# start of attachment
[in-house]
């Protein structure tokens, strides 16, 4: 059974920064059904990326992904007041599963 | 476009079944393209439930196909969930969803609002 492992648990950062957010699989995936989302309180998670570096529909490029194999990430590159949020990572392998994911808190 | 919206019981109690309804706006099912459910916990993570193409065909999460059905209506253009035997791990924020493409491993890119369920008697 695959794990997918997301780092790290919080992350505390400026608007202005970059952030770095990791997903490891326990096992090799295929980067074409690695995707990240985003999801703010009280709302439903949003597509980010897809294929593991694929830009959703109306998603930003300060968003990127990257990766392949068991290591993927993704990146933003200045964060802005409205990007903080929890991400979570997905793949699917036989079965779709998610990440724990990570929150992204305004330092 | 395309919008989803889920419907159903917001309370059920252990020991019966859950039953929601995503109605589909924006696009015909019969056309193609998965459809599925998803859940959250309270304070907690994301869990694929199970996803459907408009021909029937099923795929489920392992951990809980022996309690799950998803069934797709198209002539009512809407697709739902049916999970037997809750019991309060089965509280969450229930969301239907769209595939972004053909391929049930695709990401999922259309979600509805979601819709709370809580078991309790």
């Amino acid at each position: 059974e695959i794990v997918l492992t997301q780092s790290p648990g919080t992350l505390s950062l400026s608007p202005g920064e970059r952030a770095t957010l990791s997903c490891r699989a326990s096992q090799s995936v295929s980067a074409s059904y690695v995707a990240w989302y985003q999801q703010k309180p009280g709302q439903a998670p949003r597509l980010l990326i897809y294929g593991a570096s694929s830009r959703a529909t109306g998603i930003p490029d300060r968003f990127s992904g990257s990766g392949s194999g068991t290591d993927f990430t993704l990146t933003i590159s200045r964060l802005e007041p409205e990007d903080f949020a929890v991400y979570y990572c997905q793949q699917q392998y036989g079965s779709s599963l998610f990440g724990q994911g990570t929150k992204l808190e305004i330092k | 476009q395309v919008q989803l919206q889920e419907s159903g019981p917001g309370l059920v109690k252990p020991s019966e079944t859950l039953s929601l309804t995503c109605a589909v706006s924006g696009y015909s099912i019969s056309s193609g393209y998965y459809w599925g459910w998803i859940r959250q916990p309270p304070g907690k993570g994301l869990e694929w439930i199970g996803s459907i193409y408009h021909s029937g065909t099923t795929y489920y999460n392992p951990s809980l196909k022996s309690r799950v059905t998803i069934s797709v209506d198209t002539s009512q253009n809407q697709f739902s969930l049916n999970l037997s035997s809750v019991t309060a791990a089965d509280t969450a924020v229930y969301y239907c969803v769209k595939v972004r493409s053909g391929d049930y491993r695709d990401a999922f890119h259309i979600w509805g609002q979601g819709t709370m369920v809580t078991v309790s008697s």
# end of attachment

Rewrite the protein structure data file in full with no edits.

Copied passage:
[in-house]
């Protein structure tokens, strides 16, 4: 059974920064059904990326992904007041599963 | 476009079944393209439930196909969930969803609002 492992648990950062957010699989995936989302309180998670570096529909490029194999990430590159949020990572392998994911808190 | 919206019981109690309804706006099912459910916990993570193409065909999460059905209506253009035997791990924020493409491993890119369920008697 695959794990997918997301780092790290919080992350505390400026608007202005970059952030770095990791997903490891326990096992090799295929980067074409690695995707990240985003999801703010009280709302439903949003597509980010897809294929593991694929830009959703109306998603930003300060968003990127990257990766392949068991290591993927993704990146933003200045964060802005409205990007903080929890991400979570997905793949699917036989079965779709998610990440724990990570929150992204305004330092 | 395309919008989803889920419907159903917001309370059920252990020991019966859950039953929601995503109605589909924006696009015909019969056309193609998965459809599925998803859940959250309270304070907690994301869990694929199970996803459907408009021909029937099923795929489920392992951990809980022996309690799950998803069934797709198209002539009512809407697709739902049916999970037997809750019991309060089965509280969450229930969301239907769209595939972004053909391929049930695709990401999922259309979600509805979601819709709370809580078991309790």
């Amino acid at each position: 059974e695959i794990v997918l492992t997301q780092s790290p648990g919080t992350l505390s950062l400026s608007p202005g920064e970059r952030a770095t957010l990791s997903c490891r699989a326990s096992q090799s995936v295929s980067a074409s059904y690695v995707a990240w989302y985003q999801q703010k309180p009280g709302q439903a998670p949003r597509l980010l990326i897809y294929g593991a570096s694929s830009r959703a529909t109306g998603i930003p490029d300060r968003f990127s992904g990257s990766g392949s194999g068991t290591d993927f990430t993704l990146t933003i590159s200045r964060l802005e007041p409205e990007d903080f949020a929890v991400y979570y990572c997905q793949q699917q392998y036989g079965s779709s599963l998610f990440g724990q994911g990570t929150k992204l808190e305004i330092k | 476009q395309v919008q989803l919206q889920e419907s159903g019981p917001g309370l059920v109690k252990p020991s019966e079944t859950l039953s929601l309804t995503c109605a589909v706006s924006g696009y015909s099912i019969s056309s193609g393209y998965y459809w599925g459910w998803i859940r959250q916990p309270p304070g907690k993570g994301l869990e694929w439930i199970g996803s459907i193409y408009h021909s029937g065909t099923t795929y489920y999460n392992p951990s809980l196909k022996s309690r799950v059905t998803i069934s797709v209506d198209t002539s009512q253009n809407q697709f739902s969930l049916n999970l037997s035997s809750v019991t309060a791990a089965d509280t969450a924020v229930y969301y239907c969803v769209k595939v972004r493409s053909g391929d049930y491993r695709d990401a999922f890119h259309i979600w509805g609002q979601g819709t709370m369920v809580t078991v309790s008697s």